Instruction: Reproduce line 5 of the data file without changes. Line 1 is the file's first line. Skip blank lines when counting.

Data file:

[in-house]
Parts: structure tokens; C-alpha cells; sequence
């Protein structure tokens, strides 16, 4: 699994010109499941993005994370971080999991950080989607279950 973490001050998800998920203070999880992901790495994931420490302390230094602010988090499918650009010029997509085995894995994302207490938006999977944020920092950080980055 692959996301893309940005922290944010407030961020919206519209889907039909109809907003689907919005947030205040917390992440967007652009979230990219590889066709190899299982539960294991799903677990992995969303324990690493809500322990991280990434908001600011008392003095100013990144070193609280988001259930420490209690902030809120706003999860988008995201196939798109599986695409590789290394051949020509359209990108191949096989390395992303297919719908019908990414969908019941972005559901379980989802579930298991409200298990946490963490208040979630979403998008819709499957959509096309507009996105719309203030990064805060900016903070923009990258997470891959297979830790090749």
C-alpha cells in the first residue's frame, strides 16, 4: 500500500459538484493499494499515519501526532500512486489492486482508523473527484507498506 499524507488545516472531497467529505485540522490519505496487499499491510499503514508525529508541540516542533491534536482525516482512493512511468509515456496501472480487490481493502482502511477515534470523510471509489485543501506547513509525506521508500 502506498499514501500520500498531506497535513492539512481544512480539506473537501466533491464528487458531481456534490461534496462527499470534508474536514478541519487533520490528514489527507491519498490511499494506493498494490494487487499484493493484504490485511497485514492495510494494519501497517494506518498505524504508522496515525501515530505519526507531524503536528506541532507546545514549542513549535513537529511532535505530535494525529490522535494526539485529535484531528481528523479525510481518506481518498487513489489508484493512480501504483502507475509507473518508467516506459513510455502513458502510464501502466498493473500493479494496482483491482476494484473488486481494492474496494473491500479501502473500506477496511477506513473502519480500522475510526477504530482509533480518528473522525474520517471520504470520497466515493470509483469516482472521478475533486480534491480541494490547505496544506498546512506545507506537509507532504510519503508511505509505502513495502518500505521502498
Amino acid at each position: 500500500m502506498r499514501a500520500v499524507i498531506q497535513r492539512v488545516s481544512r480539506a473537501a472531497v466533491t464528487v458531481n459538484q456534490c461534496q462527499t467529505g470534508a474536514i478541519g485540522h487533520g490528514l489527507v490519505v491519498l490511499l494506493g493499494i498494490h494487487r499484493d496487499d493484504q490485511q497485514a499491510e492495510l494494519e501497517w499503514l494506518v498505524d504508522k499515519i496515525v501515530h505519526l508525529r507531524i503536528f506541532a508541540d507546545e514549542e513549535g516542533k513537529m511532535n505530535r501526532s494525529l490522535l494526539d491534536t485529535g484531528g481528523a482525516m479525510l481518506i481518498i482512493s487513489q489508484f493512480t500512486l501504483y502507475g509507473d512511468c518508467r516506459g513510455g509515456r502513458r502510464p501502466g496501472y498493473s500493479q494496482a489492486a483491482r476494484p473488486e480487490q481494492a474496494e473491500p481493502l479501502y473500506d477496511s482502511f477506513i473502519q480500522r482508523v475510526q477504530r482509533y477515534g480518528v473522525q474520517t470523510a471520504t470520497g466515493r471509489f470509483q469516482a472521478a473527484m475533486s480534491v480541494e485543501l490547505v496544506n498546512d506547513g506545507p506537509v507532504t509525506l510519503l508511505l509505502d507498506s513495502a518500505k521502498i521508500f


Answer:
Amino acid at each position: 500500500m502506498r499514501a500520500v499524507i498531506q497535513r492539512v488545516s481544512r480539506a473537501a472531497v466533491t464528487v458531481n459538484q456534490c461534496q462527499t467529505g470534508a474536514i478541519g485540522h487533520g490528514l489527507v490519505v491519498l490511499l494506493g493499494i498494490h494487487r499484493d496487499d493484504q490485511q497485514a499491510e492495510l494494519e501497517w499503514l494506518v498505524d504508522k499515519i496515525v501515530h505519526l508525529r507531524i503536528f506541532a508541540d507546545e514549542e513549535g516542533k513537529m511532535n505530535r501526532s494525529l490522535l494526539d491534536t485529535g484531528g481528523a482525516m479525510l481518506i481518498i482512493s487513489q489508484f493512480t500512486l501504483y502507475g509507473d512511468c518508467r516506459g513510455g509515456r502513458r502510464p501502466g496501472y498493473s500493479q494496482a489492486a483491482r476494484p473488486e480487490q481494492a474496494e473491500p481493502l479501502y473500506d477496511s482502511f477506513i473502519q480500522r482508523v475510526q477504530r482509533y477515534g480518528v473522525q474520517t470523510a471520504t470520497g466515493r471509489f470509483q469516482a472521478a473527484m475533486s480534491v480541494e485543501l490547505v496544506n498546512d506547513g506545507p506537509v507532504t509525506l510519503l508511505l509505502d507498506s513495502a518500505k521502498i521508500f